My horse is fed on Topspec feed :) I do not change his feed according to the season, but according to his training. He's also checkef up reguraly by a nutritionist
Grain and hay. It’s not that complicated.
Hi my horse eats a 1/4 scoop of beat pulp followed by a full scoop of flax,she has 1/2 scoop of grain 1 scoop of hay balls 1/3 of her medicine
My Arab is doing 1-2 shows in dressage and showjumping every month, in the late summer and autumn some eventing as well. I adapt his feed schedule according to grazing time mostly. In winter we cannot turn our horses out in the field here (wet Netherlands) so he gets paddock playtime. During winter he gets full portions of hay twice a day, half a scoop of basic pellets twice a day, half a scoop of oat sports mix, and a small bucket of carrots. Additional supplements if necessary. In autumn and spring he is turned out in the field during the day, in summer pretty much all day, and when it gets hot 24/7. In those seasons he gets half a portion of hay in the morning and night, 1/4 scoop of basic pellets twice a day and half a scoop of oats sports mix.
Hi my mare eats one scoop of competition mix and one scoop of normal adult horse feed. We event so...
it might differ for you!
My horses, beside the hay and pellets, eat sowing wheat, I give them more if they have competition or more training, give them less when the work gets lighter!
Just a simple high fat high fibre grain and some salt maybe a few supplements if he needs it. More in the summer, less in the winter as it’s cold and he’s not getting worked as much and he doesn’t need the extra energy and I don’t want him fat 😂
Pony nuts and chaff, all year round!
Coconut, all year round to both show and light work horses. If they loose weight because of exercise I will give them more.
It's high in proteins and in fats and has minerals.
The horses of my stable are more fed a few days before a race to help them gaining energy. They have a staple food that can increase according to the season and the next races.
They mostly eat grass and hay as they live outside most of the year. When the weather is really bad in winter, we give pellets in addition to help them staying in shape!
My horses do eventing, so the nutrient and energy requirements are very important. They are followed by a professional to be sure their nutritional intakes are adapted to them. The ration depends of the horse's age, weight and diary activity. They have hay, specific pellets and vitamines. I do not know exactly the quantity of food my horses eat per day but roughly, it represents 2% of their weight in dry matter. They do not have a lot of lipid, unless they lose weight during the competition months. They have dietary supplements in reasonable amounts. We often check their level of phosphorus, sodium, magnesium, iron selenium... Roughly, they eat the same things throughout the year but we increase the doses in competition season and winter time.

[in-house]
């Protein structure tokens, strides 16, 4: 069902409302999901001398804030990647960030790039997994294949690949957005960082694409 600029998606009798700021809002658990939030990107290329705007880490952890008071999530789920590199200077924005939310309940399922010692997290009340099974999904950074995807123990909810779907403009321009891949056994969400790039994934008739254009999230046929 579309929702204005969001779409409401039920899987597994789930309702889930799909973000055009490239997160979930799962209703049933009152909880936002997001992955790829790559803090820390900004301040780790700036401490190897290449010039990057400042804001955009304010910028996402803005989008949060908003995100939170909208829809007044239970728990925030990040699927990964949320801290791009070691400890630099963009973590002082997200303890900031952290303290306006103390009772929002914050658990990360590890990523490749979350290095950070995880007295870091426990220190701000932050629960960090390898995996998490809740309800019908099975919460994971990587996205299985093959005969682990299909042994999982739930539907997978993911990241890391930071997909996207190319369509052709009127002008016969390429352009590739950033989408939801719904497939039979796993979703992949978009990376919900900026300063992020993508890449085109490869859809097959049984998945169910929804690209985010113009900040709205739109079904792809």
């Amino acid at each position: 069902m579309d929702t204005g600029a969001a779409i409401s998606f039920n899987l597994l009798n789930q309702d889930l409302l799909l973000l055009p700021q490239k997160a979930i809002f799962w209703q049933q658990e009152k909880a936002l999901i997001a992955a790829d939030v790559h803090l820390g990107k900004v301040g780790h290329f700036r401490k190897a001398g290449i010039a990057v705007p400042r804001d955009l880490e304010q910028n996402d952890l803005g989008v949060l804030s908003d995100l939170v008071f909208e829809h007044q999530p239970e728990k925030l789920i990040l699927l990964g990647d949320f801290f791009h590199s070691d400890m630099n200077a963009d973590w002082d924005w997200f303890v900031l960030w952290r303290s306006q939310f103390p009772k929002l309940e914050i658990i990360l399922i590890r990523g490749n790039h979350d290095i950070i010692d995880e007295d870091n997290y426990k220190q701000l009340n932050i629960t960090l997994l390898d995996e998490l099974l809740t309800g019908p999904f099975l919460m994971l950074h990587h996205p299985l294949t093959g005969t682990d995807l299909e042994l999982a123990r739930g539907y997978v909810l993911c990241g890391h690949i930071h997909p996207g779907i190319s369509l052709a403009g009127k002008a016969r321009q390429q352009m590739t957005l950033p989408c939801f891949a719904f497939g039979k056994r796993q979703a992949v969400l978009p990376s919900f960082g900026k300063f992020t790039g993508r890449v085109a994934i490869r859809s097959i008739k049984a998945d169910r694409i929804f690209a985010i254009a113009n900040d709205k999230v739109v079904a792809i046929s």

Depends on a lot of factors. Most of my horses in the past have had steady diets season to season. This past winter, though, my retired show horse dropped quite a bit of weight when he began refusing to eat his hay (which I can't blame him for; hay around here sucks). When I first noticed it, I upped his regular feed, a 12% maintenance & light performance pellet. When that didn't work, I added alfalfa cubes. He decided he wasn't a fan of cubes, so I switched to alfalfa pellets, and that did the trick. We played with portion sizes for a couple months, then he returned to normal weight. I didn't add any weight-building supplements, though, because he's generally a VERY easy keeper/equine garbage disposal & I didn't want him to gain weight too fast.
That said, I live in Texas. Winters are mild. I have friends in northern states who up their hay in the winter to help the horses keep warm, but that's about it.